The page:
By David Rose
What’s Driving IoT?
I’m often asked, What will drive the adoption of the Internet of Things? My answer is three very different industries with three different motivations:
1) Self-funding business models driven by behavioral change
Enchanted objects make data-gathering passive and data-display pervasive. This tends to either accelerate consumption behavior, as in pills or content, or reduce care costs, as in healthcare or the care of capital assets like cars and appliances.
2) Connected hardware companies and telcos who sponsor and promote enchanted objects
Telcos like AT&T, Verizon, Orange, and others measure their success with the KPI of average revenue per user (ARPU). Each new connected thing gives them the ability to increase this metric with new monthly service fees or bundled family plans.
Consumer electronics makers like Samsung, Nokia, and Apple also benefit from enchanted objects because it represents a new product category that people will buy and upgrade in addition, and in parallel, to smartphones and tablets. Witness Samsung’s accession of SmartThings.
Notably, neither the telcos nor classic consumer electronics makers participate in advertising revenue, which is growing the coffers of Google, Apple, and Facebook.
3) Product companies craving differentiation
Pity the furniture companies and makers of shoes, hats, kitchen appliances, faucets, lighting, jewelry, etc.. These categories compete purely on commoditized features like color, material, and style. If you are a watch-maker or woman’s handbag maker your styles are copied by your competitors before they arrive in stores because the network of manufactures and retail sales reps trade information.
I predict these traditional inert product companies will start to aggressively use crowdfunding platforms like Kickstarter and Indiegogo to test (or copy) ideas for enchanted objects. And you probably won’t notice it. They will use covert names to shield their identity and risk to test new ideas and garner early market feedback (think Clarol’s covert Origins brand or Budweiser’s fake local craft brew RedDog).
Google has the most to lose from Enchanted Objects
Resistance to enchanted object adoption will be led by the those who benefit most from ad networks. Most enchanted objects play in the design space of color, sound, haptics, and shape-shifting materials. The ad units simply don’t exist for these media. Companies like Google and Facebook who increasingly rely on advertising revenue will find themselves without a stake in the growth of Enchanted Objects.
Organizing the Exploding List of Enchanted Objects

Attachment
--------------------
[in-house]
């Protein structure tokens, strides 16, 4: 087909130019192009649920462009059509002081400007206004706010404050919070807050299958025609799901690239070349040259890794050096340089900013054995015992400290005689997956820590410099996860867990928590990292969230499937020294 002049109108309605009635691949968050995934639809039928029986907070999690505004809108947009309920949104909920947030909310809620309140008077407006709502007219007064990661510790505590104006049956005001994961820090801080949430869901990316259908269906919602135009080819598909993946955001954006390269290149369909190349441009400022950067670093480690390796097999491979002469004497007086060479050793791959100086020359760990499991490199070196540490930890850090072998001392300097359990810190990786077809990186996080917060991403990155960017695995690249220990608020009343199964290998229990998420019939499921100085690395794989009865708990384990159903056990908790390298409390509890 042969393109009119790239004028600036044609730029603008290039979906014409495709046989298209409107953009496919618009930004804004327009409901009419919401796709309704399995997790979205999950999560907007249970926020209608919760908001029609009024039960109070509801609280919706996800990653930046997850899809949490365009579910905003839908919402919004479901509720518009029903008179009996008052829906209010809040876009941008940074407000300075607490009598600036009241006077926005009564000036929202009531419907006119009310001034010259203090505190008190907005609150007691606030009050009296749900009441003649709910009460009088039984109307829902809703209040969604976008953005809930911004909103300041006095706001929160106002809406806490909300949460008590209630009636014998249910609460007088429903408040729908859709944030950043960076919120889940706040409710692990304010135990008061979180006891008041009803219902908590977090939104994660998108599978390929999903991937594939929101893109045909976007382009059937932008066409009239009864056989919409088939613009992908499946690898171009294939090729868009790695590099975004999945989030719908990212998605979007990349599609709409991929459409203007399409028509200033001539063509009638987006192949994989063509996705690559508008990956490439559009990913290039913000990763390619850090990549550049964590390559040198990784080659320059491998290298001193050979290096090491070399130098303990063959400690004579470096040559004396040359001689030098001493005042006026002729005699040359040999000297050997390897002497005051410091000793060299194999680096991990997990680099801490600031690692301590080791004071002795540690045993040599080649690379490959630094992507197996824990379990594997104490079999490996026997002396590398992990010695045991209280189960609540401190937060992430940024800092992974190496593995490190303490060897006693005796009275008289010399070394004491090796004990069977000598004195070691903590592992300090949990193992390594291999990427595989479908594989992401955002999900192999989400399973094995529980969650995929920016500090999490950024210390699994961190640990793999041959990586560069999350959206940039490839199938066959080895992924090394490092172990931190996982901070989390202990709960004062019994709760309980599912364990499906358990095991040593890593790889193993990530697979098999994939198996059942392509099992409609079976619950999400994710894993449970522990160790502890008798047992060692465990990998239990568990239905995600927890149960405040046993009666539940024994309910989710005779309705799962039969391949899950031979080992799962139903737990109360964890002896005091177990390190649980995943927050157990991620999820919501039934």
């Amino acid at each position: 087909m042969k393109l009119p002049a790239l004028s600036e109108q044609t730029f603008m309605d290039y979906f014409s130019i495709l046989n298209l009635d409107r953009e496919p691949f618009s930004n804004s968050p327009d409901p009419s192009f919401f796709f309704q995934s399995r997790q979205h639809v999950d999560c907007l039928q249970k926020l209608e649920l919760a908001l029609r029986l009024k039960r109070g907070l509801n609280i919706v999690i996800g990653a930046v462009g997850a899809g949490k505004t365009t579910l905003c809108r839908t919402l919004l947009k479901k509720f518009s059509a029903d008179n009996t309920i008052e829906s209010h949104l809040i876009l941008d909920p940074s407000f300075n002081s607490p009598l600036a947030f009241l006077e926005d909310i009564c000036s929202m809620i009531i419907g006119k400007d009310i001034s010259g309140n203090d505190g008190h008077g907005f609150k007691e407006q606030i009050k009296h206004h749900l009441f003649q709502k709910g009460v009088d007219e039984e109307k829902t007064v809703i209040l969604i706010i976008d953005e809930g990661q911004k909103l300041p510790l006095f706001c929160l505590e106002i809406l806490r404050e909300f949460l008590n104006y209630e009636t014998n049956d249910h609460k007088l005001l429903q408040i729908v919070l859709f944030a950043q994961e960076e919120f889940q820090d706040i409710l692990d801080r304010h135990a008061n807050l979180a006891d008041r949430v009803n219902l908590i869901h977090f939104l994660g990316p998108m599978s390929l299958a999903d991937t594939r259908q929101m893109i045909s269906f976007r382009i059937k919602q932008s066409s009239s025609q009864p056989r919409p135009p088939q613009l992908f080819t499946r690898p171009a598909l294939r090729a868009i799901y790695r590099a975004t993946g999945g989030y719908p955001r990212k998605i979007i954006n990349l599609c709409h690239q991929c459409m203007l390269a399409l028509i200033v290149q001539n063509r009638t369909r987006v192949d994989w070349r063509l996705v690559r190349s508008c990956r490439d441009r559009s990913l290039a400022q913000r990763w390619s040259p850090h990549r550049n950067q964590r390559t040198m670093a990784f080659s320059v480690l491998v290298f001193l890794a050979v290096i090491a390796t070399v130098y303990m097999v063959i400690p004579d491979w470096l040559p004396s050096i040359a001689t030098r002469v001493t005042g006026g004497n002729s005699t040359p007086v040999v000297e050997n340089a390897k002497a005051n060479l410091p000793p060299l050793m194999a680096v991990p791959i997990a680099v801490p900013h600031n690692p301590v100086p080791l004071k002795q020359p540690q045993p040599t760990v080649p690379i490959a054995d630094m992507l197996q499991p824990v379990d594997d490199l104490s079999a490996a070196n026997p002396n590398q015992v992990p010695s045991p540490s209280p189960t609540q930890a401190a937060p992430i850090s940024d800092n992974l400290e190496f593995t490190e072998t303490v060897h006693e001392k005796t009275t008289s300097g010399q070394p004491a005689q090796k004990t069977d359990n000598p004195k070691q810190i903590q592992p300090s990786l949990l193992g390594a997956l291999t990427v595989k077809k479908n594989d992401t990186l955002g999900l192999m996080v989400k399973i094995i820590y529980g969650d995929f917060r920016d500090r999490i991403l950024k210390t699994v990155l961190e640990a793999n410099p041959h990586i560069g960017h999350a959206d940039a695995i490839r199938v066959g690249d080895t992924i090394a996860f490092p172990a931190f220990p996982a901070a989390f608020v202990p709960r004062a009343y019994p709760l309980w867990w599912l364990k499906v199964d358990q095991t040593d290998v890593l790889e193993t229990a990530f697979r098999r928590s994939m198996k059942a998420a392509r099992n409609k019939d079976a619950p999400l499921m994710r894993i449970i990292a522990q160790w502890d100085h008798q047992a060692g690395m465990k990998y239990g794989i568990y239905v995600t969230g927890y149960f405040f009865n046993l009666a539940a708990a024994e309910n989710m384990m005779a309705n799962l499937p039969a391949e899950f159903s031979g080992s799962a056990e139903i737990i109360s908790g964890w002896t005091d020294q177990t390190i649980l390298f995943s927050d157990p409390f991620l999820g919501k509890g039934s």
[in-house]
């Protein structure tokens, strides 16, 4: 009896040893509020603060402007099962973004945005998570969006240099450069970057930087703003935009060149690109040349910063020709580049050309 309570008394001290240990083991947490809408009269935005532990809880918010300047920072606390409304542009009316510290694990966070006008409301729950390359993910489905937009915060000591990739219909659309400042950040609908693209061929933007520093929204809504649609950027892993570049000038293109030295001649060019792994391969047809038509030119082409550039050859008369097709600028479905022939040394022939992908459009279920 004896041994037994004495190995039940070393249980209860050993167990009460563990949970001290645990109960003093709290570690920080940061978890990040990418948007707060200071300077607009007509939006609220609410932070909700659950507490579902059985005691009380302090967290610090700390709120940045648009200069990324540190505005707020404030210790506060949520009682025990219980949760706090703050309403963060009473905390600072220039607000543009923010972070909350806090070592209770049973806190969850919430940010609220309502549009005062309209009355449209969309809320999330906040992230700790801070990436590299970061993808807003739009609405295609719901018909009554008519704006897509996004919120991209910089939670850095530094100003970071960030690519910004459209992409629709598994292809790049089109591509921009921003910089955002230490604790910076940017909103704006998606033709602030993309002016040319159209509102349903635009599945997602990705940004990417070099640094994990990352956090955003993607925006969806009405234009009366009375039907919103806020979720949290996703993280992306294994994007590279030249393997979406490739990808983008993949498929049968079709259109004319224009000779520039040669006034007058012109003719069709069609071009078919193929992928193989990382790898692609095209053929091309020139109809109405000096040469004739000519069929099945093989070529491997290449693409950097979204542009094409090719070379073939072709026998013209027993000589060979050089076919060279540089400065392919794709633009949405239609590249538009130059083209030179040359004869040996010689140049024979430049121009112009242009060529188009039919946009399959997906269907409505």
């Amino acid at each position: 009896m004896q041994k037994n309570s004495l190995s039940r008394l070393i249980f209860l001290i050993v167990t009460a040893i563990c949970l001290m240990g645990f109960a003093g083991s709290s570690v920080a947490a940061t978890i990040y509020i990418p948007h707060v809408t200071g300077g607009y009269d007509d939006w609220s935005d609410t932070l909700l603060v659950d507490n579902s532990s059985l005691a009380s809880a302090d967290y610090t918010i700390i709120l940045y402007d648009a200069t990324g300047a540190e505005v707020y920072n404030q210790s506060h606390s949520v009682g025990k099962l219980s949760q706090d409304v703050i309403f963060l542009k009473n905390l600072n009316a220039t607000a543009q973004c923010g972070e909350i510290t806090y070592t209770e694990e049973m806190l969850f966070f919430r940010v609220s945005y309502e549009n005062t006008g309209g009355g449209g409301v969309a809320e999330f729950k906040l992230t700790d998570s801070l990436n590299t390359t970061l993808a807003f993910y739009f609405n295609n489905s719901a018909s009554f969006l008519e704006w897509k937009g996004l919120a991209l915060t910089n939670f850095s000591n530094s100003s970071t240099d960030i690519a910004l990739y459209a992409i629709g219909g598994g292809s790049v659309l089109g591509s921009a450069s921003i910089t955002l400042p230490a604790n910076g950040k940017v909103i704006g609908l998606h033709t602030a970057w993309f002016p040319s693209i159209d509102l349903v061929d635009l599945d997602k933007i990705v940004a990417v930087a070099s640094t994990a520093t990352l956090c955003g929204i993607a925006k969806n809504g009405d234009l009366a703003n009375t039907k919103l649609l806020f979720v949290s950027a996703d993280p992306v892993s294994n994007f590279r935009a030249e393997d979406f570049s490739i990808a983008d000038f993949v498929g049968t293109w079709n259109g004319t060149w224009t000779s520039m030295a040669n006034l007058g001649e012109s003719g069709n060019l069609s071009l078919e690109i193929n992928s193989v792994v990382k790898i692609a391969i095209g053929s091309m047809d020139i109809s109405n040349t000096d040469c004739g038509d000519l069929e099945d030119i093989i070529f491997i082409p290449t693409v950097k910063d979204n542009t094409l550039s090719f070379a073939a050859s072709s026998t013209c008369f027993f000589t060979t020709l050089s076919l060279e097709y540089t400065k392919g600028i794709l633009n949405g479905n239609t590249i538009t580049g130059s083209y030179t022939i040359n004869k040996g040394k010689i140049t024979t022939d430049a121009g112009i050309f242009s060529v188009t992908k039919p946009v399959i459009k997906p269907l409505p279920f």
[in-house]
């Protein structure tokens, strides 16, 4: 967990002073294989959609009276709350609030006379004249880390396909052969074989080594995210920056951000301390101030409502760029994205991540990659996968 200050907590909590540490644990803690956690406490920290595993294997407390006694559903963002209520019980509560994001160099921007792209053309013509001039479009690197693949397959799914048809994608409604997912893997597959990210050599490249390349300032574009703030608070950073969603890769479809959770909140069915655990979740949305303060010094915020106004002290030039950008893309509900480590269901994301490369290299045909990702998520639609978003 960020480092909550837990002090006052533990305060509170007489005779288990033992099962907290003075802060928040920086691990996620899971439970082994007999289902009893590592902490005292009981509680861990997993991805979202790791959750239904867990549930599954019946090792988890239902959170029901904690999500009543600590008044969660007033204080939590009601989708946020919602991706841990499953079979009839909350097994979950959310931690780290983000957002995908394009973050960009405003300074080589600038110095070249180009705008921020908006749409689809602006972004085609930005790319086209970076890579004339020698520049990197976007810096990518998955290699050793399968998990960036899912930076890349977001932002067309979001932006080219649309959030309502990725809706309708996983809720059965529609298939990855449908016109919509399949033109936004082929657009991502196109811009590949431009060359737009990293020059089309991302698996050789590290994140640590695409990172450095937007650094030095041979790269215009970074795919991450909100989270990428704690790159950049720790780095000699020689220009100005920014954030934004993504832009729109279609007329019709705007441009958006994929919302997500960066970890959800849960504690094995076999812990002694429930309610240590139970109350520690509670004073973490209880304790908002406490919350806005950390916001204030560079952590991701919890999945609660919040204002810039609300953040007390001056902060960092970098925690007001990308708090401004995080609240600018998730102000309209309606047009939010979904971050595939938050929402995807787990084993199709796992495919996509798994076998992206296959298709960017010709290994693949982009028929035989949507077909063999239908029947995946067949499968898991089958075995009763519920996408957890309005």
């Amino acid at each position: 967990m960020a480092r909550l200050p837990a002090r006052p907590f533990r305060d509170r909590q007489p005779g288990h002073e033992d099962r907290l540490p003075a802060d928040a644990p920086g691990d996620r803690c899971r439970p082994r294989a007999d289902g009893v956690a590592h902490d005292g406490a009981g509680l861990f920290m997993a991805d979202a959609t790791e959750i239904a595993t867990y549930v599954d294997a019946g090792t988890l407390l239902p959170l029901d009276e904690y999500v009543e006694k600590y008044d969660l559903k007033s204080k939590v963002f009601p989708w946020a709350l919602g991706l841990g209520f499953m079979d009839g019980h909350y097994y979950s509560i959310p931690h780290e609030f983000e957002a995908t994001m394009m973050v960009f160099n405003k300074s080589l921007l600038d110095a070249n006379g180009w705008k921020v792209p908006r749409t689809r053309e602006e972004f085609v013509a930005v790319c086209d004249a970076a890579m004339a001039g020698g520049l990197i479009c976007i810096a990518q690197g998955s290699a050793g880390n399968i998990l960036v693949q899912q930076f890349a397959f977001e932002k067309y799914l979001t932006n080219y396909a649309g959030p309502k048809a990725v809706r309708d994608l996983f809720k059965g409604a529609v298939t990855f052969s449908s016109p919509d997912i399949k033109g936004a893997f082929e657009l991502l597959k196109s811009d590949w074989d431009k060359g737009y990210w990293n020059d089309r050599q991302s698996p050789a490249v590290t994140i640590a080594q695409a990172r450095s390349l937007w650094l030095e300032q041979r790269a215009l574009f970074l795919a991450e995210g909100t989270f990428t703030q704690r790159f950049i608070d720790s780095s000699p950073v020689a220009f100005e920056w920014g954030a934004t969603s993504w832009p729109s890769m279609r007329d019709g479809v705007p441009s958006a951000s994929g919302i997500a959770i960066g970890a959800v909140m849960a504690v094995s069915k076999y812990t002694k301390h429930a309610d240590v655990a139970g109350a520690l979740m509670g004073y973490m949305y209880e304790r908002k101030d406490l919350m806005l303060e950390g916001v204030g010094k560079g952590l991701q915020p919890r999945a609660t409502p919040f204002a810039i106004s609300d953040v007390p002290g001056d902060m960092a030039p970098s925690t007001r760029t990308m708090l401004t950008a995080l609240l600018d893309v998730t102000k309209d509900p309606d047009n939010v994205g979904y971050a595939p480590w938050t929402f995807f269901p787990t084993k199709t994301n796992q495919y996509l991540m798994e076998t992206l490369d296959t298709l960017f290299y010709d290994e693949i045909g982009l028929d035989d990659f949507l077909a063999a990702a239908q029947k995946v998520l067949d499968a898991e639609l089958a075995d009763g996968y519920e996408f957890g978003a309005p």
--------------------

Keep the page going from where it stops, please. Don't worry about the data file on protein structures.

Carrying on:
One of the biggest challenges of writing Enchanted Objects was organizing the ever-growing list of enchanted objects. Since I argue that we find these objects enticing due to our innate psychological needs, it seemed most logical way to organize them by universal human drives. These drives have animated my own research—they are the fundamental human behaviors that make us tick, and they deserve the primary focus of product designers, technologists, and entrepreneurs.
- Omniscience. The desire to be all-knowing.
- Telepathy. The desire for human connection.
- Safekeeping. The desire to be protected.
- Immortality. The desire to be healthy, strong, fully capable, and vital.
- Teleportation. The desire to live unconstrained by physical limits.
- Expression. The desire to create, make, and play in every form and media.
Using this structure, I worked with Chris McRobbie to make icons out of the 50+ internet-connected things covered in the book–a Periodic Table, if you will, of Enchanted Objects. Each object meets a fundamental desire in a surprising, magical way. As you look at the wide array of enchanted every-day items, which would most satisfy your own needs? Which are the most generally useful? Which are the most groundbreaking? What’s the next everyday thing that should become enchanted, or that you will enchant?
Editor’s Note: The content for this article is reprinted by permission of STC’s 2016 Summit Keynote Speaker David Rose from his blog http://enchantedobjects.com/.
DAVID ROSE is an award-winning entrepreneur, author, and instructor at the MIT Media Lab. His research focuses on making the physical environment an interface to digital information. David is the CEO at Ditto Labs an image-recognition software platform, which scours social media photos to find brands and products. His new book, Enchanted Objects, focuses on the future of the Internet of Things, and how these technologies will impact the ways we live and work. His work has been featured at the MoMA, covered in The New York Times, WIRED, The Economist, and parodied on the Colbert Report.